The Wikipedia article on the Nibelungenleid has an External Link (all the way at the bottom) to an audio recording in Middle High German that may give you a sense of the rhythm and metrical structure of the original that it seems Needler is trying to preserve.
The html version of Needler's 1904 text available on Project Gutenberg states in the preface that, "[his] apology for presenting this new English version of the Nibelungenlied is that none of those hitherto made has reproduced the metrical form of the original". However, Wikipedia lists an 1898 metrical translation by Alice Horton that may be more successful for your purposes. There is a link to a Google archive pdf version under the "English Translations" section at the bottom. (Both of these are free online in the public domain. I've been using them for comparison.)
Looking to Middle English is probably not useful to make sense of either the rhyme scheme or the meter. The best known ME scheme is the bob and wheel, which is completely different to the MHG poetic style. The alliterative structure and rhymes are likewise dissimilar.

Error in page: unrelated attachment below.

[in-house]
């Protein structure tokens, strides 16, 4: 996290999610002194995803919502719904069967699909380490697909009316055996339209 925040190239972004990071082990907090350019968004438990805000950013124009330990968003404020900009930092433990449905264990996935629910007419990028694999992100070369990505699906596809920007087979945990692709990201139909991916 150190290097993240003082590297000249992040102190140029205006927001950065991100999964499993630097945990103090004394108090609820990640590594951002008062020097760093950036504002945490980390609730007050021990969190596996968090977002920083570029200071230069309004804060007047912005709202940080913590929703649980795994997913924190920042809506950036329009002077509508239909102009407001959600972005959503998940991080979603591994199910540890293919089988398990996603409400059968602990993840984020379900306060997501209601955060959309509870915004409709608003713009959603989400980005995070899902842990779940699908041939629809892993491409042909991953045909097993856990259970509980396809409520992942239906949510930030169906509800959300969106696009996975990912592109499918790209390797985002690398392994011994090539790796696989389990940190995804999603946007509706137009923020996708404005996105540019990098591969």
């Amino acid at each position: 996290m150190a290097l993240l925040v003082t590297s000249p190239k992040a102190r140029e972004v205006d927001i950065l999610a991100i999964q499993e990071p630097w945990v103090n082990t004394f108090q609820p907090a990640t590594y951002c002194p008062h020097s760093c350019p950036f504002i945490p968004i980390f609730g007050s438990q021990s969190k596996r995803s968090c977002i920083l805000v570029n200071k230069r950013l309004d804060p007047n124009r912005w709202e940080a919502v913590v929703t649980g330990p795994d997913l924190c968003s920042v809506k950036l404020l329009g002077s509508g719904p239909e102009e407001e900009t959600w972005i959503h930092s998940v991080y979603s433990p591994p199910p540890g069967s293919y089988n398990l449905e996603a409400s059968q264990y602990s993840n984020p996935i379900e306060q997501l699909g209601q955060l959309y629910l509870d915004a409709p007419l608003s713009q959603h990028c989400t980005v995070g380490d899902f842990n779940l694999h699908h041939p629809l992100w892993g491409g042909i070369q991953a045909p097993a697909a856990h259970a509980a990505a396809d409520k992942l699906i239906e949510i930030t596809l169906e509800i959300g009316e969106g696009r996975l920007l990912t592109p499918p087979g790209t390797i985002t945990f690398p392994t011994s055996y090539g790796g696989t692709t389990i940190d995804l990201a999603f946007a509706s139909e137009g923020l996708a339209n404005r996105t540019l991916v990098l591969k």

From comparing excerpts in MHG, modern German, and modern English, it's clear where the rhyme scheme becomes difficult in translation. Here are the Needler and Horton versions of stanzas 70 and 83 that you mentioned:
Needler (lines 3 & 4 don't rhyme) (lines 1 & 2 slant rhyme)
Stern warriors stood there sorrowing, / —in tears was many a maid.
I ween their hearts erred nothing, / as sad forebodings said
That 'mongst their friends so many / thereby were doomed to die.
Good cause had they to sorrow / at last o'er all their misery.
Horton (lines 3 & 4 use slant rhyme)
Sad-hearted were the warriors, and many a maiden wept:
Doubtless their hearts forboded mischance for those who leapt
That day into their saddle, -- they dreamt these friends lay dead, --
They had good cause for mourning, in sooth there was much need!
Needler (lines 1 & 2 use slant rhyme)
What were the king's good pleasure, / asked Hagen grim in war.
"In the court within my castle / are warriors from afar,
And no one here doth know them: / if them thou e'er didst see
In any land far distant, / now shalt thou, Hagen, tell to me."
Horton (lines 1 & 2 use a different slant rhyme)
What the king wanted of him? first, Hagen sought to know.
"There are within my palace strange warriors, I trow,
Whom not a soul here knoweth; if thou didst them e'er see,
Declare it now, Sir Hagen, and tell the truth to me!"
The introductory sections of both authors discuss the difficulties of translation and which sacrifices each has made for various reasons. Comparing these two versions is quite interesting. I'm not fluent in modern German, but I understand enough of the pronunciation and syntax to understand the rhyme and meter. This has been a curious miniature research project.